I moved from New York to Berlin two years ago. In the past month it occurred to me to have an election party, to do something American, to celebrate the sure victory of Hillary Clinton. It would be our first female president and a steady, continued course of Obama’s slow progress. Also: a reason to socialize in the cold November night! I’m glad I decided against it in the end. The timing just didn’t make sense.
I stayed up until 9am that night, much more sober than other nights I’ve stayed up until morning. I followed the live updates on Reddit and watched the New York Times odometer tick mercilessly toward the right. I texted with friends from coast to coast, trying to make sense of what we were seeing. How could it be? What the fuck is happening!! I was in denial, unable to even process it.
When I woke up on Wednesday I just hoped that Hillary found a way to contest the election. Surely something illegal must have happened. A recount at least — she won the popular vote after all! But no. I quickly descended into sadness. And shock. It was like being hit with a ton of bricks.
I tried to have a normal day. I went into the office. Berliners gave me hugs, which was comforting. Hey, I live in Europe — it doesn’t have to affect me! I tried telling myself this. Indeed, the distance from the States has helped in terms of avoiding TV news and the onslaught of nauseating media coverage. And it doesn’t come up so often in normal conversation. But my parents called, devastated. More friends. Everyone feels like they’ve lost their country. As nice as it is to be in a foreign country, I felt connected to the United States in this moment.
Part of why I moved to Europe in the first place was to avoid the shitshow that is American politics. Even with someone awesome like Obama in the oval office, the country is full of absurd ridiculousness: inadequate health care, terrible wages, crippling student debt, a huge drug war and prison industry, a need to constantly be the best and work too hard and never rest, incessant identity politics. The American dream is a nightmare to be honest. And living in a creative sanctuary like Berlin has been amazing. But still, no matter how much German I try to learn, I will always be American.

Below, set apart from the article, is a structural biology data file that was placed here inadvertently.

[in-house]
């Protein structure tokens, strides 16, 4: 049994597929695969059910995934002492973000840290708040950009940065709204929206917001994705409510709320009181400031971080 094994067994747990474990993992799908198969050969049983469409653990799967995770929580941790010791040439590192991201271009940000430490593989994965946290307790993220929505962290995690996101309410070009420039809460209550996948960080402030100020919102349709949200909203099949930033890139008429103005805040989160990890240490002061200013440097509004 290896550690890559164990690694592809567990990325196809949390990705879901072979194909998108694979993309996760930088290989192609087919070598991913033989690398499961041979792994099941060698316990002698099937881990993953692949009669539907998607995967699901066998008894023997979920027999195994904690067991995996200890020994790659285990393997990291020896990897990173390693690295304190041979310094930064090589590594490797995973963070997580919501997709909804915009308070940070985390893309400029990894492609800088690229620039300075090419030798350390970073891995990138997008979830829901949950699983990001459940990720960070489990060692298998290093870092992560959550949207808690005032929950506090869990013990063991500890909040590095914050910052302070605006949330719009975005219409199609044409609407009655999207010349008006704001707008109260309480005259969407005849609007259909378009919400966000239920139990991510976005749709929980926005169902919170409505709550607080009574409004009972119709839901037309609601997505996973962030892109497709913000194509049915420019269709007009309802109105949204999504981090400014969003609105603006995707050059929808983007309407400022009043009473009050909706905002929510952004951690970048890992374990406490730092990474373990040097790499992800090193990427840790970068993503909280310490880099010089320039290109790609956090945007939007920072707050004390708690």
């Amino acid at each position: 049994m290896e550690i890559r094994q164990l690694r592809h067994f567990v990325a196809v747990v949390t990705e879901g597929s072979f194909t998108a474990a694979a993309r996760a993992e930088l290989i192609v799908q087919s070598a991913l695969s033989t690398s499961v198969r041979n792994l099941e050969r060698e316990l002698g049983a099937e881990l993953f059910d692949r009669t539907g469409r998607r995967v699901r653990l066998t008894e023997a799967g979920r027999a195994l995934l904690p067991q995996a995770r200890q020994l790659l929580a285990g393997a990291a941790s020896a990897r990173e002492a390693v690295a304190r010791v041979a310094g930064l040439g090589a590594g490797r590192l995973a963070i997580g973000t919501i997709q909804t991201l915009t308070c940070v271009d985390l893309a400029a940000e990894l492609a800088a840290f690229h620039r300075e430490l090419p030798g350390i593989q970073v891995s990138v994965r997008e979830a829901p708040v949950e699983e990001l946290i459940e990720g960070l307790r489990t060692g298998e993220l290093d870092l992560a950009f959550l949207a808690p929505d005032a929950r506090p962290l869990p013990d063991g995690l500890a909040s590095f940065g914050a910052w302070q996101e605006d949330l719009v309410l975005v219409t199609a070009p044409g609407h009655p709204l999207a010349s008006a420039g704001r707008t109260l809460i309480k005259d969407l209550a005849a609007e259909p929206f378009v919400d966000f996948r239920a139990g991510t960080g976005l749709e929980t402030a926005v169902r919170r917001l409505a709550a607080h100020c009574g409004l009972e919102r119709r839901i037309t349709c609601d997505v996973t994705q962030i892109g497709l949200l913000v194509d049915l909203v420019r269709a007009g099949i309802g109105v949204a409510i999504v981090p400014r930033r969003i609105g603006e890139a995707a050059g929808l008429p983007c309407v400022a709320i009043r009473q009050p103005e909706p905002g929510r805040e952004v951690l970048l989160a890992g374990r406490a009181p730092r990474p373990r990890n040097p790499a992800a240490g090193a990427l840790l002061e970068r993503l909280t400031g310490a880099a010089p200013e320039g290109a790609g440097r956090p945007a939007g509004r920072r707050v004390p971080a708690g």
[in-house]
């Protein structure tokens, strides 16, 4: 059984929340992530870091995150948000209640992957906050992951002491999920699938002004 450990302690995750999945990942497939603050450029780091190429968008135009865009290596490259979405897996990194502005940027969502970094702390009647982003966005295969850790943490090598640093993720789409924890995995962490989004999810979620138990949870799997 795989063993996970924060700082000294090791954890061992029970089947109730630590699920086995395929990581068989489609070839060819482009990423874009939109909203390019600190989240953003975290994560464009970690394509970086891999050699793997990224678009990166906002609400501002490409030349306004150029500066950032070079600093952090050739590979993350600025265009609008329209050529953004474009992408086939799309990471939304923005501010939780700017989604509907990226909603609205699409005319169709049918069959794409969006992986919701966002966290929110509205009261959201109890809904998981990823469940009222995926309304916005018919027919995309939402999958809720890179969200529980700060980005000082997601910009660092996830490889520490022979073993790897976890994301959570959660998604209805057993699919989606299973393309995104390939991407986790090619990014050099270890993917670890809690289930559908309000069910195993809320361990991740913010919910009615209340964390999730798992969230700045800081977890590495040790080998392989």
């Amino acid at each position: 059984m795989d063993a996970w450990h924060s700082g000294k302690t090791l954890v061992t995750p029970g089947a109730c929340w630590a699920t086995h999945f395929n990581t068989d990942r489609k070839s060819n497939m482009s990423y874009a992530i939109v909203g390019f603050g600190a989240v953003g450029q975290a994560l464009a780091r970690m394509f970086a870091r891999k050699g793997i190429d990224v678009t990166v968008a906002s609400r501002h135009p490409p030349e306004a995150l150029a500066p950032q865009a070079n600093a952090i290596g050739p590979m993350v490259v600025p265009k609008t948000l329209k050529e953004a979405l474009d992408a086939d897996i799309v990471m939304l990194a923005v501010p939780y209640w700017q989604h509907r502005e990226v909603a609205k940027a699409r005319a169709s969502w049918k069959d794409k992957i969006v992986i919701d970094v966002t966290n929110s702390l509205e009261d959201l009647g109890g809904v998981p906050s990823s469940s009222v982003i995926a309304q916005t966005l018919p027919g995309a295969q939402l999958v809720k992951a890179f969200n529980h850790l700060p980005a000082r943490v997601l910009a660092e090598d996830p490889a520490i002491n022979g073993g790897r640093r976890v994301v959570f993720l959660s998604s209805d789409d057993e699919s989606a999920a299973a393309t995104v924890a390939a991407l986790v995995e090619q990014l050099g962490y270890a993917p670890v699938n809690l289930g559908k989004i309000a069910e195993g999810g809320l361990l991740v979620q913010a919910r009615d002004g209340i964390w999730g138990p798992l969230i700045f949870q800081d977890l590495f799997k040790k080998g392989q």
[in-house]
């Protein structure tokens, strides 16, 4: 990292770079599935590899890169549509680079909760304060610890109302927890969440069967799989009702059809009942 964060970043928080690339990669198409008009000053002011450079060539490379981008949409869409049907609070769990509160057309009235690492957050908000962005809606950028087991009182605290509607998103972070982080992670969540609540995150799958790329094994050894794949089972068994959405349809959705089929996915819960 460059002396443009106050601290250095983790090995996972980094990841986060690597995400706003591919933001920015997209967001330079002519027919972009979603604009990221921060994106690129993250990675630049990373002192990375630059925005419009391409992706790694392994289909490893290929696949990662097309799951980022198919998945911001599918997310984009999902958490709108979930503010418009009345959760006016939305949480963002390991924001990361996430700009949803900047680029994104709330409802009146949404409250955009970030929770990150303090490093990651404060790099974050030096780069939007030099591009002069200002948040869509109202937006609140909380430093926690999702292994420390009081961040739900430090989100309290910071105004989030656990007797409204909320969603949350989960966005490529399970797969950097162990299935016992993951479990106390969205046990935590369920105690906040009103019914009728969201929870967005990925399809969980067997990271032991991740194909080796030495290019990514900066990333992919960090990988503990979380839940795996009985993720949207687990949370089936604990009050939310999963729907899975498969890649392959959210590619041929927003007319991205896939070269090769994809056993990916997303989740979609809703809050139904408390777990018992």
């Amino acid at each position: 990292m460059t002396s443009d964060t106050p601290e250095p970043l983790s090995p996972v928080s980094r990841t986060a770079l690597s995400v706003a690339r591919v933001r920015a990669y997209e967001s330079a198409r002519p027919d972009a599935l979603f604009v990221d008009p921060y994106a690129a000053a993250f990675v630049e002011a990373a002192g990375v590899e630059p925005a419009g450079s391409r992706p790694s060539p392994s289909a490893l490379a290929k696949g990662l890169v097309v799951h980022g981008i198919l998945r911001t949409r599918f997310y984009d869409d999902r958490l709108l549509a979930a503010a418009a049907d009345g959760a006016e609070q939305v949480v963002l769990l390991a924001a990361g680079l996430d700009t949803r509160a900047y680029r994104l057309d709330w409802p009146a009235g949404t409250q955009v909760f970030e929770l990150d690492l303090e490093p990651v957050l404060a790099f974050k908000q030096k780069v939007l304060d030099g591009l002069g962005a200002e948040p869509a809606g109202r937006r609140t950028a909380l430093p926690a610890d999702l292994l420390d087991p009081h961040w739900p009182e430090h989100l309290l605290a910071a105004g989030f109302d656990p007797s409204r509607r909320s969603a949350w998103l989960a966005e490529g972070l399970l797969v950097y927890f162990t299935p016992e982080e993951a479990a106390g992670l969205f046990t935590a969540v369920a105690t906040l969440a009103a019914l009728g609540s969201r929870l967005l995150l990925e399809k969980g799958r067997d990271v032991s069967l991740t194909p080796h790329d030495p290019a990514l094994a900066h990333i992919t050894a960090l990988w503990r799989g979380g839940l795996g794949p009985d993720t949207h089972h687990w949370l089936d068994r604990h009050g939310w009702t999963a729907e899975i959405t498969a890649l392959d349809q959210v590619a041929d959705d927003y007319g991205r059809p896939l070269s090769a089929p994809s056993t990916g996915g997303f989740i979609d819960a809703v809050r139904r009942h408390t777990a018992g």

And yes, it hurts to hear the phrase “President Trump”. It hurts to imagine him taking over the government. All the emboldened assholes that will now walk America’s streets… It’s terrifying, frankly. Who knows what damage lies ahead. Trump could give rise to a new bigoted nationalist movement. White supremacists flock to him, for Christ’s sake. And at the top, his administration could undo the few good things we’ve achieved: affordable health care, less war, legal weed…
That night, I really just wanted to get drunk with a group of people that were understanding. I settled for late-night Facebook conversations while drinking whiskey at home. I’ve just been processing everything, reading news, trying to make sense of this planet. It’s sad. And enraging. Why is the world so full of injustice? Why don’t we fix things?? I have so many thoughts and I work to express them, to vent, to give form to the complex inner experiences we all surely have. In the end, though, sometimes we just have to let our emotions run their course. Hopefully the next four years won’t be too tumultuous…. But they probably will.
One thing is for sure: I’ll be renewing my German visa soon. I see no need in returning to Trump’s America.